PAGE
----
New Online Tool Helps Us Talk About Medicare For All
Credit: JIM WATSON/AFP via Getty Images
November 30, 2019

Are you ready to have that Medicare for All conversation with the person you might love but also be dreading?

Just in time for the Holiday Season, National Nurses United—the largest labor union of nurses in the United States—has put out a new online tool in the form of a "chat bot" that allows people to perfect their Medicare for All and healthcare justice chops for those upcoming family dinners and social gatherings where not everyone is on the same page about the need to overhaul the nation's for-profit system and replace it with one that puts everybody in and leaves nobody out.

"Most people connect with politics on an emotional and personal basis," explains NNU on their website. "Sharing stories is typically more powerful than reciting facts and statistics."

The online tool—available here—allows users to "encounter a combative friend or family member and be given options to respond." Starting with a prompt and then a set of possible responses, it walks through a hypothetical conversation, offering helpful talking points and facts along the way. For example:


In their post, the NNU writes:

Turkey, mashed potatoes, and arguing politics with your family: the holidays are just around the corner!

But talking about politics doesn't have to get heated! The vast majority of people are unhappy with our hugely expensive, profit-driven health care system and are ready for a change.

In our Medicare for All campaign we use a tool when we knock on doors called the Response Cycle. We ask people about their experience with health care, we share ours, and then we use that shared, common experience of our broken health care system to let them know that Medicare for All is the solution.

In a Thanksgiving Day op-ed for Common Dreams in 2018, Dr. Sanjeev K. Sriram, host of podcast about public policy and health justice called "Dr. America," the holiday in the U.S. is the perfect time to talk about how the nation's healthcare systems works—and how it doesn't work.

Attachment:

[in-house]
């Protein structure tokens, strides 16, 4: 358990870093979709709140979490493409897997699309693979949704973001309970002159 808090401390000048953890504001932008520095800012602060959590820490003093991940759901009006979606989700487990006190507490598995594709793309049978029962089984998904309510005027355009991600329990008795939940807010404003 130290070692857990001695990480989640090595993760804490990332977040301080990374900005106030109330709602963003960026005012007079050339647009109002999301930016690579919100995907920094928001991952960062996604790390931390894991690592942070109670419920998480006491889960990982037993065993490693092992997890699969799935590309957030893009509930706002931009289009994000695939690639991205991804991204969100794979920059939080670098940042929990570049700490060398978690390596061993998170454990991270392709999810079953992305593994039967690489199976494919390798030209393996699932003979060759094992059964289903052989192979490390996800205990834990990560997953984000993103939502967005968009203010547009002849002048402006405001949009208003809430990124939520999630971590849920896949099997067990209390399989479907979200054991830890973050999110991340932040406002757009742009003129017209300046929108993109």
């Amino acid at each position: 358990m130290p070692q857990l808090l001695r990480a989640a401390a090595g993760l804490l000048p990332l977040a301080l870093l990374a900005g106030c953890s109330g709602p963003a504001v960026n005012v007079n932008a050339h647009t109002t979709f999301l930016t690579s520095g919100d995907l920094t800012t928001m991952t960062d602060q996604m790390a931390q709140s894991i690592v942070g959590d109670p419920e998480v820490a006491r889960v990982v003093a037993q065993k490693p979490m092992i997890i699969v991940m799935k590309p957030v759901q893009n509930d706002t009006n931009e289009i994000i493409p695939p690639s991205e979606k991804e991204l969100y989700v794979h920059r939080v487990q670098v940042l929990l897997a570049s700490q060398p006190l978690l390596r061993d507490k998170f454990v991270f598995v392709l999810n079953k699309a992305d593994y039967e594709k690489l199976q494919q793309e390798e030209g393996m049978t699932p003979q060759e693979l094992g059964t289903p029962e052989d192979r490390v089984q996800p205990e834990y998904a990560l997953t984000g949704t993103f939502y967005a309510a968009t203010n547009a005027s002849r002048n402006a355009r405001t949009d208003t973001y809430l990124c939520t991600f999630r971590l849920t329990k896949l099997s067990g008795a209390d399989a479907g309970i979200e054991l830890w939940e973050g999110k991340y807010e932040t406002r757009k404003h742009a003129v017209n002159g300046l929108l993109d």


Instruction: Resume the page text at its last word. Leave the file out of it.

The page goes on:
"To make Medicare for All a reality we must keep growing the movement for health justice," Sriram wrote last year. "From our dining rooms to our break rooms, we need to have down-to-earth conversations that break the myths and gather support for our cause."

Like the nurses this year, Sriram offered a host of talking points designed to help people have meaningful answers for when "your grandmother asks, 'But won't giving Medicare to everybody mean less Medicare for seniors like me?'" or "When your socially-liberal-but-fiscally-conservative cousin asks, 'But don't people like their private health insurance?'"

As part of their Medicare for All push on Thanksgiving, NNU partnered with Be A Hero, the group founded by dying healthcare activist Ady Barkan, to share personal stories about those who struggled to have access or afford the medical care they need:

As Dr. Sriram wrote, "Realizing Medicare for All means reaffirming our values of justice, equity, and compassion. This movement grows in our communities and neighborhoods at backyard barbecues, nail salons, bus stops, barber shops, and kitchen tables where we have honest conversations about what it means to make health care a basic human right for all of us. This Thanksgiving, I'm grateful for everyone building Medicare for All."

Republished from Common Dreams under a Creative Commons Attribution-Share Alike 3.0 License.

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